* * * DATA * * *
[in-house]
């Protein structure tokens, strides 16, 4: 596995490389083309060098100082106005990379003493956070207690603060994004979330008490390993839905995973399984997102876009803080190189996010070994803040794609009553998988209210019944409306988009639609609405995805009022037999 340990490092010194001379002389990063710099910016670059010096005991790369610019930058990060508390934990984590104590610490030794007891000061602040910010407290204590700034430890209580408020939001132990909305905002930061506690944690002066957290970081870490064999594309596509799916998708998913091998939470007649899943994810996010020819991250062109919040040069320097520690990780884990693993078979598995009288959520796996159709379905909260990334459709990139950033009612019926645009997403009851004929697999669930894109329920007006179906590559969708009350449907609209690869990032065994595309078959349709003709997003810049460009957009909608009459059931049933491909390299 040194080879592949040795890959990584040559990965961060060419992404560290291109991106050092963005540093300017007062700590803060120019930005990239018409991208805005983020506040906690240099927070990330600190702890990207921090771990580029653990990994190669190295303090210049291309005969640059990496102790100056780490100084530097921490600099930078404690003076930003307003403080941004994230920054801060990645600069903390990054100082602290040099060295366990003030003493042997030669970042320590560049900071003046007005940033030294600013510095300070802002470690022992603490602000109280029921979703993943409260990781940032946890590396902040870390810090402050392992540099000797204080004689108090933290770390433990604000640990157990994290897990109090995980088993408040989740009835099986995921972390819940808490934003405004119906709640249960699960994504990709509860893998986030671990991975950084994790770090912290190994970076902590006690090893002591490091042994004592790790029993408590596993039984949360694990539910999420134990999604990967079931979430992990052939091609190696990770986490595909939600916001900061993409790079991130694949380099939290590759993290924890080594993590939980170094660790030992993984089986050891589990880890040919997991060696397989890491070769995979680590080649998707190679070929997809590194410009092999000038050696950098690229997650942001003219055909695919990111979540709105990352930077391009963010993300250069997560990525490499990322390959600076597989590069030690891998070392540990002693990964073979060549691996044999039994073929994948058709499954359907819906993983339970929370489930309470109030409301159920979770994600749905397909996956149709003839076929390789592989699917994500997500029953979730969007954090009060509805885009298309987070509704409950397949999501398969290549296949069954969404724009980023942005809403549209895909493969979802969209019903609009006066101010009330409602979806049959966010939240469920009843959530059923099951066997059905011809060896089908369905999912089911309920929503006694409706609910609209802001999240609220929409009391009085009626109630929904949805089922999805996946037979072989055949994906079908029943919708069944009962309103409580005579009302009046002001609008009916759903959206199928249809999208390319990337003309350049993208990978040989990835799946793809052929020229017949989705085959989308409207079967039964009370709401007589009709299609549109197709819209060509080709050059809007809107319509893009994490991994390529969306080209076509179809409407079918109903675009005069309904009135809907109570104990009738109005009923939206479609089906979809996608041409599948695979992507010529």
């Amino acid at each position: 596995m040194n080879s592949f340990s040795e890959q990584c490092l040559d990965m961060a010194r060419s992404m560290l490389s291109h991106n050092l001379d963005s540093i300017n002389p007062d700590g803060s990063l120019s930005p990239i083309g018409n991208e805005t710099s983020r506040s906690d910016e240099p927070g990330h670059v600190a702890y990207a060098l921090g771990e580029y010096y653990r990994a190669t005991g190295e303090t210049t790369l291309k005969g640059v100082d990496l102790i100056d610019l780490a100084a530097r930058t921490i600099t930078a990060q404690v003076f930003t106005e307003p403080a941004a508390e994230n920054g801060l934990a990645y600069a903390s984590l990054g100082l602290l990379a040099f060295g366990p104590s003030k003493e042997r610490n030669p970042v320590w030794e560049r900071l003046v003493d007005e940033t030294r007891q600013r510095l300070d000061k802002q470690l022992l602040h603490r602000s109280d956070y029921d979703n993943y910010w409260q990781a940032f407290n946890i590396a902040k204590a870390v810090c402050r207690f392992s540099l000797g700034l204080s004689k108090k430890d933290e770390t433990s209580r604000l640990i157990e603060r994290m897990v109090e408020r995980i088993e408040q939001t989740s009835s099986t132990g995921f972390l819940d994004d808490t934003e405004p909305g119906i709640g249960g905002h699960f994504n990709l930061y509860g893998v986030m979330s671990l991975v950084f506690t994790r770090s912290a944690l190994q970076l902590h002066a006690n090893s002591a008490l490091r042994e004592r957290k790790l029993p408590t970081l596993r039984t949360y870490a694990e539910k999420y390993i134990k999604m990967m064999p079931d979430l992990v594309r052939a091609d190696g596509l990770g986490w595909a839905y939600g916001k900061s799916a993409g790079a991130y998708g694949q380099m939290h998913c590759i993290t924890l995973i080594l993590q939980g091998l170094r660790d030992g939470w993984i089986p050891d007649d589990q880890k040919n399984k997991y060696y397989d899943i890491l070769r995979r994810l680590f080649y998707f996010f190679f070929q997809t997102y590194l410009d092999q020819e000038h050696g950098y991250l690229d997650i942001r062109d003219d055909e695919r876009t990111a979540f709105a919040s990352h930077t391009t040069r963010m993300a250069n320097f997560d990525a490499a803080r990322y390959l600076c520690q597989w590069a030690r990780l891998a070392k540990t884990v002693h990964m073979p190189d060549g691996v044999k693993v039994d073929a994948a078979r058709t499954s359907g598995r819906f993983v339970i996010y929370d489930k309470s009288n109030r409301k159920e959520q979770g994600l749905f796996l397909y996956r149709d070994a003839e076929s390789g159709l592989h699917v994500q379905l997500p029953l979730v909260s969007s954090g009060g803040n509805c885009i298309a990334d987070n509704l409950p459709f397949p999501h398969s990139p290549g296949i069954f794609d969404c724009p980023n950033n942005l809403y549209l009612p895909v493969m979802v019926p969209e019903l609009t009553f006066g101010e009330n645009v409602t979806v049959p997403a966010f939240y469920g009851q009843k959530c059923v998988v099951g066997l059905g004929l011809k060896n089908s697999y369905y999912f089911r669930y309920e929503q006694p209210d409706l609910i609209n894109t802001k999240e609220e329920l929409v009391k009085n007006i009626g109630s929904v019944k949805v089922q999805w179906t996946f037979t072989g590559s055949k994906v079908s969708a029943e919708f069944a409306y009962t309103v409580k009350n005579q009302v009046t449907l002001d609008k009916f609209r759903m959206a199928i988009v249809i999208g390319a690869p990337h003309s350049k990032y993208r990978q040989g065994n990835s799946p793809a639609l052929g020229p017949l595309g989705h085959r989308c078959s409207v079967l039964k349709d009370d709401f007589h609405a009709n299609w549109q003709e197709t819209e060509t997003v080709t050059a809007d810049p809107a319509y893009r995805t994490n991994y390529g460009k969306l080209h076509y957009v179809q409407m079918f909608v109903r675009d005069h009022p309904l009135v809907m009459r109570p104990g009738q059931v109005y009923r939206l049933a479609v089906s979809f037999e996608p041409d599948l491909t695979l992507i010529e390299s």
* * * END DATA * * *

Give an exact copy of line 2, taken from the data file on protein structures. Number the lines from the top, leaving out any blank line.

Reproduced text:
């Protein structure tokens, strides 16, 4: 596995490389083309060098100082106005990379003493956070207690603060994004979330008490390993839905995973399984997102876009803080190189996010070994803040794609009553998988209210019944409306988009639609609405995805009022037999 340990490092010194001379002389990063710099910016670059010096005991790369610019930058990060508390934990984590104590610490030794007891000061602040910010407290204590700034430890209580408020939001132990909305905002930061506690944690002066957290970081870490064999594309596509799916998708998913091998939470007649899943994810996010020819991250062109919040040069320097520690990780884990693993078979598995009288959520796996159709379905909260990334459709990139950033009612019926645009997403009851004929697999669930894109329920007006179906590559969708009350449907609209690869990032065994595309078959349709003709997003810049460009957009909608009459059931049933491909390299 040194080879592949040795890959990584040559990965961060060419992404560290291109991106050092963005540093300017007062700590803060120019930005990239018409991208805005983020506040906690240099927070990330600190702890990207921090771990580029653990990994190669190295303090210049291309005969640059990496102790100056780490100084530097921490600099930078404690003076930003307003403080941004994230920054801060990645600069903390990054100082602290040099060295366990003030003493042997030669970042320590560049900071003046007005940033030294600013510095300070802002470690022992603490602000109280029921979703993943409260990781940032946890590396902040870390810090402050392992540099000797204080004689108090933290770390433990604000640990157990994290897990109090995980088993408040989740009835099986995921972390819940808490934003405004119906709640249960699960994504990709509860893998986030671990991975950084994790770090912290190994970076902590006690090893002591490091042994004592790790029993408590596993039984949360694990539910999420134990999604990967079931979430992990052939091609190696990770986490595909939600916001900061993409790079991130694949380099939290590759993290924890080594993590939980170094660790030992993984089986050891589990880890040919997991060696397989890491070769995979680590080649998707190679070929997809590194410009092999000038050696950098690229997650942001003219055909695919990111979540709105990352930077391009963010993300250069997560990525490499990322390959600076597989590069030690891998070392540990002693990964073979060549691996044999039994073929994948058709499954359907819906993983339970929370489930309470109030409301159920979770994600749905397909996956149709003839076929390789592989699917994500997500029953979730969007954090009060509805885009298309987070509704409950397949999501398969290549296949069954969404724009980023942005809403549209895909493969979802969209019903609009006066101010009330409602979806049959966010939240469920009843959530059923099951066997059905011809060896089908369905999912089911309920929503006694409706609910609209802001999240609220929409009391009085009626109630929904949805089922999805996946037979072989055949994906079908029943919708069944009962309103409580005579009302009046002001609008009916759903959206199928249809999208390319990337003309350049993208990978040989990835799946793809052929020229017949989705085959989308409207079967039964009370709401007589009709299609549109197709819209060509080709050059809007809107319509893009994490991994390529969306080209076509179809409407079918109903675009005069309904009135809907109570104990009738109005009923939206479609089906979809996608041409599948695979992507010529």